Study Guide

Witch and Wizard Transformation

By James Patterson and Gabrielle Charbonnet

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At fifteen and seventeen, respectively, we can assume that Wisty and Whit are going through a lot of personal changes as they transform into adults. On top of all that, they're just realizing they possess magical powers, too, which might be a lot cooler if they weren't in prison, waiting to be executed. Even when they escape, though, it doesn't feel like there's much to celebrate since their hometown, and much of the world, has been bombed or razed by the New Order. That's a lot of change to process, but they're doing their best.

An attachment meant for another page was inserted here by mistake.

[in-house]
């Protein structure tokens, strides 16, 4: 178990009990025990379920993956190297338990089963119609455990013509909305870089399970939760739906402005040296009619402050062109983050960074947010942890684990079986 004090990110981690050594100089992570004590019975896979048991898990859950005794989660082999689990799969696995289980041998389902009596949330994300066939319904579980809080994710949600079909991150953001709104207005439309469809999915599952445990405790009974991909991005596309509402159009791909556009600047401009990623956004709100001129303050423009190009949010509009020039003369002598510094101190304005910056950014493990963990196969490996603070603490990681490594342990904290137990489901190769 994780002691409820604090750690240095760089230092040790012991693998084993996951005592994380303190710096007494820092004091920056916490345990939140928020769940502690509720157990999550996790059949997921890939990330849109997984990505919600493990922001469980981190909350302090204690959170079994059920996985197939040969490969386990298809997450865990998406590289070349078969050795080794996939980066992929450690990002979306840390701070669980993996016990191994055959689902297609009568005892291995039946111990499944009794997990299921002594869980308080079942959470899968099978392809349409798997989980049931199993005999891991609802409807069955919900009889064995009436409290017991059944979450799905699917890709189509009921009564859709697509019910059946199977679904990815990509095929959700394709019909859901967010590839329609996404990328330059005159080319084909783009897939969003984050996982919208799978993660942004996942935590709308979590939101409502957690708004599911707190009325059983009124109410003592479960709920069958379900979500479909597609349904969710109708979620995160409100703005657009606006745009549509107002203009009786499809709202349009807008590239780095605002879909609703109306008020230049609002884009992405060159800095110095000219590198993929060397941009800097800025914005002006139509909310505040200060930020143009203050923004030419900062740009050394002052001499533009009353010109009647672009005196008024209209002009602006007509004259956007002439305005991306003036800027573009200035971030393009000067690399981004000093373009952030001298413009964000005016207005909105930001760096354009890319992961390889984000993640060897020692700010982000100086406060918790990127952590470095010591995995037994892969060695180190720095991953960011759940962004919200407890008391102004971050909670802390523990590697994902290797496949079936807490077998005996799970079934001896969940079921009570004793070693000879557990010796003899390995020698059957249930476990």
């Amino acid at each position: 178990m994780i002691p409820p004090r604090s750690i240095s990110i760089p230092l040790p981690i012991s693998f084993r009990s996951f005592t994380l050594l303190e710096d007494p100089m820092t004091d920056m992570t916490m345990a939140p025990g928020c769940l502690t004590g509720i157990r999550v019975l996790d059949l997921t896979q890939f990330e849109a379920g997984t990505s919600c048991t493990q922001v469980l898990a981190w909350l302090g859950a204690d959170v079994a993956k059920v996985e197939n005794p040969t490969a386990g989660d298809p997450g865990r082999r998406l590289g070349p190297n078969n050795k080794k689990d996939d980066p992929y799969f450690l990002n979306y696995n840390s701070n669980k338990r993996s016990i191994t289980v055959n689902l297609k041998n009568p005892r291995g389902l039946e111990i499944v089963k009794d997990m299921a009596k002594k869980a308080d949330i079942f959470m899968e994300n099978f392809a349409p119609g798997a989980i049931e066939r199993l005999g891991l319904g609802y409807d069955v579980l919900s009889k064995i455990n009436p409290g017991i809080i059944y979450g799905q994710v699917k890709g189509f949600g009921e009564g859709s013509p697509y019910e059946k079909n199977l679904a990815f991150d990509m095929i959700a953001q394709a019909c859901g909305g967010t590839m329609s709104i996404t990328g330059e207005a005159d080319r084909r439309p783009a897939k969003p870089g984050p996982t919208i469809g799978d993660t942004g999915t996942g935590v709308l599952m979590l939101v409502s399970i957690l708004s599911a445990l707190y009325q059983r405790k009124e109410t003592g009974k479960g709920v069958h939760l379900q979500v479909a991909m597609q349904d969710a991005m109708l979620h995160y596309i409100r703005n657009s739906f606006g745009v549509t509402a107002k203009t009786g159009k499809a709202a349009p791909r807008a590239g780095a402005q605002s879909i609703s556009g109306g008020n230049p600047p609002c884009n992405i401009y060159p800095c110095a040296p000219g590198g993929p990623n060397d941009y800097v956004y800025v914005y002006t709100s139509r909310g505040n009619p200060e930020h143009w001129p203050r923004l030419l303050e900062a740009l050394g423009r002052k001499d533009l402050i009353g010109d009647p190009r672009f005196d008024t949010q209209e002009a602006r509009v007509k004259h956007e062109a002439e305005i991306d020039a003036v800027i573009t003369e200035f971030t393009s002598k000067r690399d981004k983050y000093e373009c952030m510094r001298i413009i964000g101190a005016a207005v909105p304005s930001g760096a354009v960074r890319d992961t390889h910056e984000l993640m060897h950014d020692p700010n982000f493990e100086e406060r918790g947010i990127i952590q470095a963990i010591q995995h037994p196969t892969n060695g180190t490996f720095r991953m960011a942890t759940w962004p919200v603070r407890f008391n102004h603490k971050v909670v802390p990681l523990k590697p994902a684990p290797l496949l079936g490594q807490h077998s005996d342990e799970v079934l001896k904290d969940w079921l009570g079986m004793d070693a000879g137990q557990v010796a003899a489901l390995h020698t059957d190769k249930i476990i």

Questions About Transformation

  1. Who do you think changes the most over the course of the novel? Explain your answer.
  2. Why do you think Byron Swain's time as a weasel changes his mind about the New Order?
  3. Apart from the whole magical powers thing, in what ways do Whit and Wisty transform over the course of the novel?

Chew on This

In Witch and Wizard, transformation is a positive force. Change is good.

In Witch and Wizard, transformation is a negative force. Change is bad.

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